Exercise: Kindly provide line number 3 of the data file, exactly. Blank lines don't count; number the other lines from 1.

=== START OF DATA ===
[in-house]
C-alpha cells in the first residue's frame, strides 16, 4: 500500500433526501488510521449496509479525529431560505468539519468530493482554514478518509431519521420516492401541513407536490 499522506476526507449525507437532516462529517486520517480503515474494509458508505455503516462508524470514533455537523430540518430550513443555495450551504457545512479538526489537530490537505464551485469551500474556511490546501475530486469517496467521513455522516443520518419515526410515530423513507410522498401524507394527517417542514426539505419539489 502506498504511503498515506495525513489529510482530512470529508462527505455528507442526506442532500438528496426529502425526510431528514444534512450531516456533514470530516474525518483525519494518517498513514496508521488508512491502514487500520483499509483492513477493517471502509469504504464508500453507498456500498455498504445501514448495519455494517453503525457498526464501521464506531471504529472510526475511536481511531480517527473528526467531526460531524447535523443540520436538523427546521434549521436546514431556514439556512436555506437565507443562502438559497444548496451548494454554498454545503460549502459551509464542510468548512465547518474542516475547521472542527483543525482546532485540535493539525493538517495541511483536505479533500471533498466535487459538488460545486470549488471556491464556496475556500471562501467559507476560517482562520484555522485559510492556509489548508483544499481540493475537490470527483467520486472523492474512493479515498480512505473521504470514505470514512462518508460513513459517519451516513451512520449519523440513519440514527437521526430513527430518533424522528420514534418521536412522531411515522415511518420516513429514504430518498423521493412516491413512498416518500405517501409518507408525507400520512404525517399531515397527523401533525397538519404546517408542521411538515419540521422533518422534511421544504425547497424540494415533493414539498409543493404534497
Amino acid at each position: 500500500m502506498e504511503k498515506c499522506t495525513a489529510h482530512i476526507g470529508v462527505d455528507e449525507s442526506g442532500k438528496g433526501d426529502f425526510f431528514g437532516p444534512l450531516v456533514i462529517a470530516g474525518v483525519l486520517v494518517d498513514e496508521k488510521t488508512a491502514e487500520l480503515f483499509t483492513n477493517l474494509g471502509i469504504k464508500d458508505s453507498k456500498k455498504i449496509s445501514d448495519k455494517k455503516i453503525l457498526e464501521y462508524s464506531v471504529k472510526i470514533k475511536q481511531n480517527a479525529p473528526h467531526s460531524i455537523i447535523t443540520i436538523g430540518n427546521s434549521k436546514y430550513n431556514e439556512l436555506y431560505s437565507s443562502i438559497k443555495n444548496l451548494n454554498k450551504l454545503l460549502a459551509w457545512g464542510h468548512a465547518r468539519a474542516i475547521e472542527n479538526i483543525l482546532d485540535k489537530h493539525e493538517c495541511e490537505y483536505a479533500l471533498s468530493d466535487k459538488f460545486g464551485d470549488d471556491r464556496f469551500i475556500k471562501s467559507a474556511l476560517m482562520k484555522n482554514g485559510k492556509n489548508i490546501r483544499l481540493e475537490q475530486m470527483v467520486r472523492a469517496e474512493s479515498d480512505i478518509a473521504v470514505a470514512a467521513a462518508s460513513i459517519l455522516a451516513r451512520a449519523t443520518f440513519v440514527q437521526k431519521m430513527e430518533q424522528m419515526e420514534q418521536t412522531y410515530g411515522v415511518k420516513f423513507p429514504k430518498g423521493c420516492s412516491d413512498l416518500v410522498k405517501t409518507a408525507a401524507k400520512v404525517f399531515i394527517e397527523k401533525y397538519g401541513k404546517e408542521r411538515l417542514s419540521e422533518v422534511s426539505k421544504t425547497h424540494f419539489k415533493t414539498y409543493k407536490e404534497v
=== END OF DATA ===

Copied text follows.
Amino acid at each position: 500500500m502506498e504511503k498515506c499522506t495525513a489529510h482530512i476526507g470529508v462527505d455528507e449525507s442526506g442532500k438528496g433526501d426529502f425526510f431528514g437532516p444534512l450531516v456533514i462529517a470530516g474525518v483525519l486520517v494518517d498513514e496508521k488510521t488508512a491502514e487500520l480503515f483499509t483492513n477493517l474494509g471502509i469504504k464508500d458508505s453507498k456500498k455498504i449496509s445501514d448495519k455494517k455503516i453503525l457498526e464501521y462508524s464506531v471504529k472510526i470514533k475511536q481511531n480517527a479525529p473528526h467531526s460531524i455537523i447535523t443540520i436538523g430540518n427546521s434549521k436546514y430550513n431556514e439556512l436555506y431560505s437565507s443562502i438559497k443555495n444548496l451548494n454554498k450551504l454545503l460549502a459551509w457545512g464542510h468548512a465547518r468539519a474542516i475547521e472542527n479538526i483543525l482546532d485540535k489537530h493539525e493538517c495541511e490537505y483536505a479533500l471533498s468530493d466535487k459538488f460545486g464551485d470549488d471556491r464556496f469551500i475556500k471562501s467559507a474556511l476560517m482562520k484555522n482554514g485559510k492556509n489548508i490546501r483544499l481540493e475537490q475530486m470527483v467520486r472523492a469517496e474512493s479515498d480512505i478518509a473521504v470514505a470514512a467521513a462518508s460513513i459517519l455522516a451516513r451512520a449519523t443520518f440513519v440514527q437521526k431519521m430513527e430518533q424522528m419515526e420514534q418521536t412522531y410515530g411515522v415511518k420516513f423513507p429514504k430518498g423521493c420516492s412516491d413512498l416518500v410522498k405517501t409518507a408525507a401524507k400520512v404525517f399531515i394527517e397527523k401533525y397538519g401541513k404546517e408542521r411538515l417542514s419540521e422533518v422534511s426539505k421544504t425547497h424540494f419539489k415533493t414539498y409543493k407536490e404534497v